How about teens and pre teens. Are there any specific new ideas you would suggest for teens and pre teens to optimize their mental wellness?

Teens and pre-teens are struggling with life as we know it now for obvious reasons. These include not having the freedom to socialize with their friends or participate in their favorite activities. The restrictive nature of COVID has led to frustration, sadness, depression, and, tragically, suicide. Additionally, hormones are raging in teens which contributes to their emotional highs and lows.

It is important for teens to pay attention to their thoughts and develop methods to cope with their wide-ranging emotions. Parents have a pivotal role to support their children by maintaining an open, two-way conduit of communication. This will enable them to notice any subtle changes in a child’s attitude or behavior.

Teaching children and teens practices to calm themselves and release tension and frustration is paramount to their mental health. Breathing techniques, calming practices, journaling, interfacing with friends, exercising, eating nutritiously, and engaging in a hobby will go a long way to occupying their minds and helping them release angst.

Social media has been linked with contributing to the rise of malaise in teenagers. Limiting time spent on these devices is a must. The use of social media among teenagers has risen exponentially during the pandemic and can be a detriment to their self-worth. For example, when a child is following someone they deem to be an “influencer,” someone with a huge following, they may experience a myriad of negative emotions including jealousy, loneliness, anger, resentment, FOMO, [fear of missing out] dejection, depression, and anxiety.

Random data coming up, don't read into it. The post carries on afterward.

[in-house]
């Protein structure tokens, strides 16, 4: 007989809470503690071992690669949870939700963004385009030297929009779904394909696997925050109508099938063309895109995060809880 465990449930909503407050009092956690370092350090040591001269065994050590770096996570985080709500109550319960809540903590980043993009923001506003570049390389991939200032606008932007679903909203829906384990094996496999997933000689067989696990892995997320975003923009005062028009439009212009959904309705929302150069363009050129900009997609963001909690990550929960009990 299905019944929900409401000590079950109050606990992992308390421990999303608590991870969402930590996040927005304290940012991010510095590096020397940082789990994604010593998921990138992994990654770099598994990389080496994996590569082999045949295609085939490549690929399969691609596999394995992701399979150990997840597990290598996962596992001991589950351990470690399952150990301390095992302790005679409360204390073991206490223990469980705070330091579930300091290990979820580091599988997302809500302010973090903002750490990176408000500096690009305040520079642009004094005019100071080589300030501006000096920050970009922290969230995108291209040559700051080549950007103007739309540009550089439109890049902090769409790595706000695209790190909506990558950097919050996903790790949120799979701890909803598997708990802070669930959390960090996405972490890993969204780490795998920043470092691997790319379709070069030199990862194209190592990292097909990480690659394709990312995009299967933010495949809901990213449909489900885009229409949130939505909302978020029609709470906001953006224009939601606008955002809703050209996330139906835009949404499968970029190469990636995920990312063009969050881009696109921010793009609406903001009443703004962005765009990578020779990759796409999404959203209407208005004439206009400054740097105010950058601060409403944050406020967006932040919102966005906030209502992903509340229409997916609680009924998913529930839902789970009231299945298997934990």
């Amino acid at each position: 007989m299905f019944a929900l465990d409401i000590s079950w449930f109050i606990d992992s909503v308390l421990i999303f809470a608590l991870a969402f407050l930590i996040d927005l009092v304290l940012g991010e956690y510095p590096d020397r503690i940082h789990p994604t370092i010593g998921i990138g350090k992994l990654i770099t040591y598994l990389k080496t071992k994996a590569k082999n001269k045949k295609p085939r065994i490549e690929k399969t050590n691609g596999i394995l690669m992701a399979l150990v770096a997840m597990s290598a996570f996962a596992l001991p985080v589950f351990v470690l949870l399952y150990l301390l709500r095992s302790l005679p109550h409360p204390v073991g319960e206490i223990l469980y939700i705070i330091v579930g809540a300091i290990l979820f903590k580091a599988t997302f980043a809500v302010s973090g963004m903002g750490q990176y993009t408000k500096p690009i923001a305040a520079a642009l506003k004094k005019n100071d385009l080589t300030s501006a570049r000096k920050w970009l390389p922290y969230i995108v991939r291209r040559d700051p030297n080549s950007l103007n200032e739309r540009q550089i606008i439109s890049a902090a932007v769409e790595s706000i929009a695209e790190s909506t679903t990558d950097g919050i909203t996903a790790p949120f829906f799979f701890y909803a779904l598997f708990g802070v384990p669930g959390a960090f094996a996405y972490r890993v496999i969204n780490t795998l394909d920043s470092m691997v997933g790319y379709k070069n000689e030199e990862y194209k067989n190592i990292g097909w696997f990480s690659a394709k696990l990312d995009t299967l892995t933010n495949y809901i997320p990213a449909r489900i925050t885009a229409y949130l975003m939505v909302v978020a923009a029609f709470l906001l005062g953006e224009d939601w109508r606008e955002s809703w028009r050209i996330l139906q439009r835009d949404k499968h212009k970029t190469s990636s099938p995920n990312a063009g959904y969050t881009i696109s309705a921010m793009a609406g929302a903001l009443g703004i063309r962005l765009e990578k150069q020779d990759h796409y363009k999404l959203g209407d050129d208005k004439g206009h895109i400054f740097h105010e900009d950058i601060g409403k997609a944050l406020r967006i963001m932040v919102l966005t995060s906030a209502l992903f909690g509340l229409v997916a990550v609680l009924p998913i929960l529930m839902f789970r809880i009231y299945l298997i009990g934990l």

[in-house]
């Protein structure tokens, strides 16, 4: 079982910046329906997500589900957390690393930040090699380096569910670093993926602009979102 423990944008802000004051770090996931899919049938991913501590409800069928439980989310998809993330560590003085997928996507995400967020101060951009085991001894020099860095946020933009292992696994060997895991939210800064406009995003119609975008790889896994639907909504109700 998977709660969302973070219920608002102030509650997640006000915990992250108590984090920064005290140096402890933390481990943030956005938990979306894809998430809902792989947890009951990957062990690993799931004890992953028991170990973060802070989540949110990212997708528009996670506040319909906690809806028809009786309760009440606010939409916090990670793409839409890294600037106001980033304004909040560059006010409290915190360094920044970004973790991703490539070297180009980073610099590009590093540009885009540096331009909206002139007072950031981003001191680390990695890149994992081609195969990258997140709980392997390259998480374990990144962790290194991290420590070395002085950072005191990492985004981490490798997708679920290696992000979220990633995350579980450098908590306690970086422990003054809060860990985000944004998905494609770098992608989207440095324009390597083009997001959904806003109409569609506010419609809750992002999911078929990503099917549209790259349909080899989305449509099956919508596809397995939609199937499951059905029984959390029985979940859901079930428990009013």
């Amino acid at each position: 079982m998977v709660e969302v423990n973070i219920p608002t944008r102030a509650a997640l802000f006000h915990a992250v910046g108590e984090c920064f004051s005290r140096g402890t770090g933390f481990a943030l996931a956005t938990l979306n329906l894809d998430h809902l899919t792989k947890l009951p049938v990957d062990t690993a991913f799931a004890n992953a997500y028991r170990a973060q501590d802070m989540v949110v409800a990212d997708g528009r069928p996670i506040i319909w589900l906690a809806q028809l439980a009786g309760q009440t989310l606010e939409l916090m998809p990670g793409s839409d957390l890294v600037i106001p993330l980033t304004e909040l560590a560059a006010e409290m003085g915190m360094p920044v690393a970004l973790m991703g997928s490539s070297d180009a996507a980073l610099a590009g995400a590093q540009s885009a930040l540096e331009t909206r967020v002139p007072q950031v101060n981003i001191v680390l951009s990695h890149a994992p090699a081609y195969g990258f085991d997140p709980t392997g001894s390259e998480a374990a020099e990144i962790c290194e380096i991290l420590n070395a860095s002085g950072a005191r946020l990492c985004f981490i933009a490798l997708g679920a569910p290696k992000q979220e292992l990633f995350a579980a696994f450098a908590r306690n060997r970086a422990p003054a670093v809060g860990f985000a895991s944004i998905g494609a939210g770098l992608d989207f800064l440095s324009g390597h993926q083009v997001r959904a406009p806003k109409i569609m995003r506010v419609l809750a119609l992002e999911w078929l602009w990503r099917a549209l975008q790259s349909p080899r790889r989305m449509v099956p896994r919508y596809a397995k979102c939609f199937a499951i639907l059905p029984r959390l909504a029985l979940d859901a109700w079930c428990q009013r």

The most important way to help a teen manage the current reality is to engage in open, trustworthy conversations with them. Know your child. Watch for changes in their behavior. Look for subtle signs that they may not be coping well. Ask questions and show an interest in how they are doing. We all need extra care and support right now.

Is there a particular book that made a significant impact on you? Can you share a story?

I loved “A New Earth,” by Eckhart Tolle, which is a profoundly insightful examination of the human spirit.

You are a person of great influence. If you could start a movement that would bring the most amount of good to the most amount of people, what would that be? You never know what your idea can trigger. 🙂